Menem wanted to run for a third term but courts ruled he could not, and economic and political chaos descended on Argentina soon after he left power.

His elected successor was toppled by street protests, and the next leader dropped Menem’s currency peg as the country descended into a debt default and a deep 2001-2002 recession that drove millions into poverty.

Despite the arms dealing and corruption charges, most of which were eventually thrown out, Menem received the most votes in 2003’s first round presidential elections.

He withdrew from the second round when polls showed he would lose to Nestor Kirchner, a rival Peronist faction’s candidate, in a landslide.

In self-imposed exile in Bolocco’s luxury apartment in Santiago, Chile, Menem received union leaders and plotted his return to power.

“With the last breath I take I will remain in politics,” he told Reuters in a 2004 interview.

He eventually returned to Argentina when judges dropped arrest orders against him and he was elected to the Senate for his home province in 2005 where he remained until his death.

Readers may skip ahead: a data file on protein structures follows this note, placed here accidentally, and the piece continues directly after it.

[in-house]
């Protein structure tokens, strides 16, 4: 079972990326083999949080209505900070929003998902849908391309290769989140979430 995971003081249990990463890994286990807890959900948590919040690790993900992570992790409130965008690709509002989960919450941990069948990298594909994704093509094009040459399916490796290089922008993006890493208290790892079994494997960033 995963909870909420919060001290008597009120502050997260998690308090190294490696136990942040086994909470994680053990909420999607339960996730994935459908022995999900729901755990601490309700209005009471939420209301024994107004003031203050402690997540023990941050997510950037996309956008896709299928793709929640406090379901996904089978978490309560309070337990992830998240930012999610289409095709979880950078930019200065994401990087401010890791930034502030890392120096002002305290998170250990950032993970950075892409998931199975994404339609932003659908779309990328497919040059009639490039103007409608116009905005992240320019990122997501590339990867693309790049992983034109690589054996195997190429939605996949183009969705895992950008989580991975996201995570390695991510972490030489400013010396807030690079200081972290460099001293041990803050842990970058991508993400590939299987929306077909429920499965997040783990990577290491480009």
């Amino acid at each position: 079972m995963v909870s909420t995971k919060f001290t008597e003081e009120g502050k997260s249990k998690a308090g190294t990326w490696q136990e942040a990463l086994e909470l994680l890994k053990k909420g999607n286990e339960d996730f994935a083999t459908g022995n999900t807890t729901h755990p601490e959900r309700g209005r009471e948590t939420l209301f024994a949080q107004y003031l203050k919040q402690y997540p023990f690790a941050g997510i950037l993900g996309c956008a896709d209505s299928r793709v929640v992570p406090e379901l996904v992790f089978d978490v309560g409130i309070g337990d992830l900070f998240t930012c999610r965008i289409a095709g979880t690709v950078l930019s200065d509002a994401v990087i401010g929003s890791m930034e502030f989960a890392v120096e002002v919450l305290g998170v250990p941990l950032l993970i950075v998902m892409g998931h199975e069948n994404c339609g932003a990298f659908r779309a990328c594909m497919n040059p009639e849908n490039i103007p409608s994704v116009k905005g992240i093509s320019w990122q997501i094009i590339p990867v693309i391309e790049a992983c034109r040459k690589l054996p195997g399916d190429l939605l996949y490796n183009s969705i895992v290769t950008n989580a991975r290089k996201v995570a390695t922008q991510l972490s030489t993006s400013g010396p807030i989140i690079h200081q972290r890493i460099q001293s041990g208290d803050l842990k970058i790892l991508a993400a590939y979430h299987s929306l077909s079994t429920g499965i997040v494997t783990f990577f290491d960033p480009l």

During his final years, he was investigated and charged over allegations he thwarted an investigation into the 1994 bombing of a Jewish community center, Argentina’s deadliest terrorist attack. The case made international headlines in 2015 after a prosecutor investigating the case was mysteriously found dead.

In 2015, he failed to show up for a court date, though he responded to prosecutors’ questions on the case in September 2016, mostly saying he did not know or did not remember the answers to their questions, Argentina’s state-run news agency Telam reported.

Menem had shelved his plans to run for president again in 2007, and he looked frail in the years before his death when his appearances in the Senate became increasingly rare.

Reporting by Jorge Otaola and Hugh Bronstein; Editing by Daniel Wallis and Sonya Hepinstall